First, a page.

When I arrived to begin my day today, I was instantly pulled into the office for some important news.
I figured this was just more scheduling / construction bullshit they had to inform everyone of like during the last two weeks, so it was with total nonchalance that I took in the information:
One of the staff had committed suicide this weekend.
There was a domestic dispute, an ensuing standoff with the police, some shots were fired, and by the time authorities reached him in the house, he was already dead as a result of shooting himself in the head.
I loved this man... a little younger than my dad, he was down to Earth, friendly, intelligent, wise, reliable, an all-around wonderful person, and, yes - he was also a therapy practitioner. He was one of my favorite practitioners at our building, and I used to strive to make time for getting in on any of his great classes and meetings. Even outside of work, I enjoyed trying to catch up to him to talk over all the little stresses, annoyances, and uncertainties in life or surrounding the issues he'd go over - and he always understood and connected with everything.
It's near impossible for me to conceive the scale of what occurred to one great guy who was depended upon by hundreds of clients moving through the building day by day. Lost, confused, and hurt, they looked up to this man as some unbending pillar of strength who would understand and guide them through their plight, leading all to a level of confidence, health, emotional strength, and achievement they otherwise believed they had lost or never deserved.
A wonderful man who had the wisdom to say, "It doesn't matter the trials or obstacles - it doesn't matter the amount of hurt and suffering you've had to endure - it doesn't matter you've had medications, hospitalizations, therapists, loss of employment, legal troubles, etc.... we're all human, and we're all the same - we just have different tolerances, experiences, and levels of obstacles. Not one is any less valid than another's. The important thing is that you're still here, same as I'm still here..."
Except he's not. So what does that mean... Is the entire psychiatric system meaningless? ... Is the idea of maintaining sanity in a world like this futile? ... Is there some kind of mental event horizon we can truly never return from once we pass its threshold? ... How does this affect the hopes, conditions, and expectations of hundreds of clients? ... and furthermore... How will this now affect mine...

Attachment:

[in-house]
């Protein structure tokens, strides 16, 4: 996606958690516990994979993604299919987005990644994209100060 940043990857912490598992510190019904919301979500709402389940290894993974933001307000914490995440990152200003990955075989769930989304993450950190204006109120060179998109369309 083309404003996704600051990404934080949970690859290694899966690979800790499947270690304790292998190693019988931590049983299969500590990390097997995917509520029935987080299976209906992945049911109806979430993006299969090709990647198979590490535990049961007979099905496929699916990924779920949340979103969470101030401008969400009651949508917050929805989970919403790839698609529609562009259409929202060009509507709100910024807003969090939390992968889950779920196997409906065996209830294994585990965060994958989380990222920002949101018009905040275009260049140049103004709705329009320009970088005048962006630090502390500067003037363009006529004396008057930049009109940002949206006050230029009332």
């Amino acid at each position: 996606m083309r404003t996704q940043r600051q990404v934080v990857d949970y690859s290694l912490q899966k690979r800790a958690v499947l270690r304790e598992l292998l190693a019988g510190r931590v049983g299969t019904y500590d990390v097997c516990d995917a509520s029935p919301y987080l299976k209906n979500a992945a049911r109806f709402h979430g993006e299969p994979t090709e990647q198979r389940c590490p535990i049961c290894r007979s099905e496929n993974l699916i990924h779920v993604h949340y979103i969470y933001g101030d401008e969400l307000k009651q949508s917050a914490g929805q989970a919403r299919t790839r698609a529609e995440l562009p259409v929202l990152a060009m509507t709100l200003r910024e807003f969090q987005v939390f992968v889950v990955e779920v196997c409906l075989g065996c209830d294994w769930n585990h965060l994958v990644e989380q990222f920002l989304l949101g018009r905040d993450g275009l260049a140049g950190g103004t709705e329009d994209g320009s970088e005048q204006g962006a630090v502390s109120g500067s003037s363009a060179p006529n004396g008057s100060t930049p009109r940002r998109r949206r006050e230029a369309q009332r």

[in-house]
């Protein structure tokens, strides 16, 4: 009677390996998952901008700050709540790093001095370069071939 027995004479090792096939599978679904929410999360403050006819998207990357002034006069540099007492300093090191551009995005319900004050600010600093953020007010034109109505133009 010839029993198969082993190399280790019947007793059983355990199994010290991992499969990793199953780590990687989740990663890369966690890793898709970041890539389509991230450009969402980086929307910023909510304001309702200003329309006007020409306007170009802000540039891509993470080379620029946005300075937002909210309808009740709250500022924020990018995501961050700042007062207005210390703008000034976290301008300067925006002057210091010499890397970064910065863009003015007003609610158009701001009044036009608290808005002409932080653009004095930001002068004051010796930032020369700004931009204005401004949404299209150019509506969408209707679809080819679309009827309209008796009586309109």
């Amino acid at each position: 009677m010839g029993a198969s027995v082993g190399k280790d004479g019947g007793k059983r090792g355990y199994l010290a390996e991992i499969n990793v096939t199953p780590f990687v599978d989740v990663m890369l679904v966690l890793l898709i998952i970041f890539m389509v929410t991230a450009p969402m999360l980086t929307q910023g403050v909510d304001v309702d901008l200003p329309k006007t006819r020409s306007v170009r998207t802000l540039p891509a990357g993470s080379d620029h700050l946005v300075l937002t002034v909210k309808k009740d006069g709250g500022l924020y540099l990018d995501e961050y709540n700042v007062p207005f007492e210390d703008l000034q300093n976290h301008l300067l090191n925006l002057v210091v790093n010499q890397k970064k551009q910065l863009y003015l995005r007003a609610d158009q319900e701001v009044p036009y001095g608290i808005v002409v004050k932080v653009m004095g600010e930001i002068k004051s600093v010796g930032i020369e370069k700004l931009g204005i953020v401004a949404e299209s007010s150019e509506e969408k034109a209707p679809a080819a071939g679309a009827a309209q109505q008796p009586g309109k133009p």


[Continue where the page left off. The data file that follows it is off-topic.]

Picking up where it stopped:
Apparently it occurred on Sunday. The shock of it hadn't faded in the least between then and this morning (I currently have Mondays off). And all anyone could talk about was the horrible fashion in which the news and papers treated him since then. Drudging up facets of his past and personality none of us who knew and loved him remember him for.
Perhaps it is true the world isn't good enough for some. Maybe it is true what Lewis Black stated; that the good die young, but pricks live forever. Maybe what little beauty exists in our realm, and within ourselves, is usually ignored or ridiculed by many for a reason. I'm tired of bullshit, I'm sick of uncertainty. I don't want to be part of that reason.
The song playing is of a title which coincides with that of this blog, and was on my car stereo as I drove in this morning, and drove back this evening. I chose it for its beautiful range and lyrics, as well as its beautiful PV / lyrical interpretation.
You see, a man, a mad scientist of sorts, finally finds a way to bring all his beloved back from the grave. The feelings are overwhelming and he bursts with love, only to find the dead will never be content to live on Earth again. The serenity, resplendency, and paragon of death is far too intense for them to truly understand the ardor of life and humanity, nor the passion which haunts the man endlessly, anymore. Try as he might, it's far too late for him to have any impact on those he desperately misses, but who refuse to remain. They are no longer afraid to die... and I'm still not sure if I myself, still am.